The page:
You should get the following output:

Number is 0
Number is 2
Number is 4
Number is 6
Number is 8
Number is 10

Iterating over strings

Iterating over strings (Bash example)
Iterating over strings (Bash example)

You can also use loops to iterate over a list of strings.

In the following Bash script, we iterate through a list of strings one by one:

#!/bin/bash
for month in Jan Feb Mar Apr May Jun
do
 echo "Month is $month"
done

You should get the following output:

Month is Jan
Month is Feb
Month is Mar
Month is Apr
Month is May
Month is Jun

Iterating over an array

Iterating over array (Bash example)
Iterating over array (Bash example)

In the following Bash script, we iterate through all elements in the CARS array:

#!/bin/bash
CARS=('Maruti' 'Toyota' 'BMW' 'Tata' 'Datsun')
for car in "${CARS[@]}"; do
  echo "Car: $car"
done

You should get the following output:

Car: Maruti
Car: Toyota
Car: BMW
Car: Tata
Car: Datsun
Iterating with index (Bash example)

In the following Bash script, for-loops iterates all elements in a weekday array.

#!/bin/bash
i=1
weekdays="Mon Tue Wed Thu Fri"
for day in $weekdays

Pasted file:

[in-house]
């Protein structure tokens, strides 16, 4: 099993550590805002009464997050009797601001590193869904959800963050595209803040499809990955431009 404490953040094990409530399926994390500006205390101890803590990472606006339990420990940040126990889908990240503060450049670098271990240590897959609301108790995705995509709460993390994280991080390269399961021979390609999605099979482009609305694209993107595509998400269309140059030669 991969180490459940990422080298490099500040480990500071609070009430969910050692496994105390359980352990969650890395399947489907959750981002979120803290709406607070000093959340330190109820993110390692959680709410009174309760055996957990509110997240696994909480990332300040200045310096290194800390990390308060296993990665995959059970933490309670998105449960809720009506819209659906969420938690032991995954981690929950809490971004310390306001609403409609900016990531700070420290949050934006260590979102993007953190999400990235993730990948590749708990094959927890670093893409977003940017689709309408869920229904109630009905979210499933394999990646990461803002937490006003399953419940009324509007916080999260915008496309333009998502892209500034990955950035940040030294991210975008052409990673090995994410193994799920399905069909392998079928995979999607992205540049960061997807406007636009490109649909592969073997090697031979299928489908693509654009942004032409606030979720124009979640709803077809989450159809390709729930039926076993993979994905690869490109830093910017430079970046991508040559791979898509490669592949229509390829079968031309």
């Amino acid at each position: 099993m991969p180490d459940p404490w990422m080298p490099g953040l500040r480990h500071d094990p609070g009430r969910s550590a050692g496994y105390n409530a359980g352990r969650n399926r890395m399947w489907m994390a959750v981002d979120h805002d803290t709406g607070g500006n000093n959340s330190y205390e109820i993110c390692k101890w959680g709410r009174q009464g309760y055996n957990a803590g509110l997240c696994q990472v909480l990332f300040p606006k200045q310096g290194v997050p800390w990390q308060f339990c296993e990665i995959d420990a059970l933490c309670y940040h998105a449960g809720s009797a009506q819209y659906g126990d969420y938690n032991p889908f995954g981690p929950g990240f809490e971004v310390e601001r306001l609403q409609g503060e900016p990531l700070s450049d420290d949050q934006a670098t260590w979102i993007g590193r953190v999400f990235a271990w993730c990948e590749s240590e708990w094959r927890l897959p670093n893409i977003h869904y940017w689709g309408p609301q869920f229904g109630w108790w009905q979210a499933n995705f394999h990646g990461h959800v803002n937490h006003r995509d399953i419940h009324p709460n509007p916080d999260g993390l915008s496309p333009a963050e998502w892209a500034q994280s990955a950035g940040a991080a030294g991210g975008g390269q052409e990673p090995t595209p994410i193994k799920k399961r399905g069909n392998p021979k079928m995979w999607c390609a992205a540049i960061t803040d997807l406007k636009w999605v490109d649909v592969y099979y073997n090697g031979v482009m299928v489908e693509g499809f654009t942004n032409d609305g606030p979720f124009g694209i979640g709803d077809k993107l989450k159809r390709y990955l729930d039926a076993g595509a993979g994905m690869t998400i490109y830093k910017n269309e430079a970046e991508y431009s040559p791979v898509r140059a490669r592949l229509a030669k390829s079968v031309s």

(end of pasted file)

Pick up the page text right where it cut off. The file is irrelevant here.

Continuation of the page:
do
 echo "Weekday $((i++)): $day"
done

You should get the following output:

Weekday 1: Mon
Weekday 2: Tue
Weekday 3: Wed
Weekday 4: Thu
Weekday 5: Fri

Infinite loops

You can create an infinite loop using empty expressions. Let’s take a look how to do it using the following Bash script as an example:

#!/bin/bash
for (( ; ; ))
do
   echo "Infinite Loops [ press CTRL+C to stop]"
done

You should get the following output:

Infinite Loops [ press CTRL+C to stop]
Infinite Loops [ press CTRL+C to stop]
Infinite Loops [ press CTRL+C to stop]
Infinite Loops [ press CTRL+C to stop]
Infinite Loops [ press CTRL+C to stop]
Infinite Loops [ press CTRL+C to stop]
Infinite Loops [ press CTRL+C to stop]

You can press CRTL+C to stop the infinite loop.

Break statement

You can use the break statement to exit from the loop earlier.

In the following Bash script, we iterate through numbers between 20 to 30. We will use if-statement to exit from the loop once the current iterated item is equal to 27.

#!/bin/bash
for var in {20..30}
do
  if [[ "$var" == '27' ]]; then
    break
  fi
  echo "Number is: $var"
done

You should get the following output:

Number is: 20
Number is: 21
Number is: 22
Number is: 23
Number is: 24
Number is: 25
Number is: 26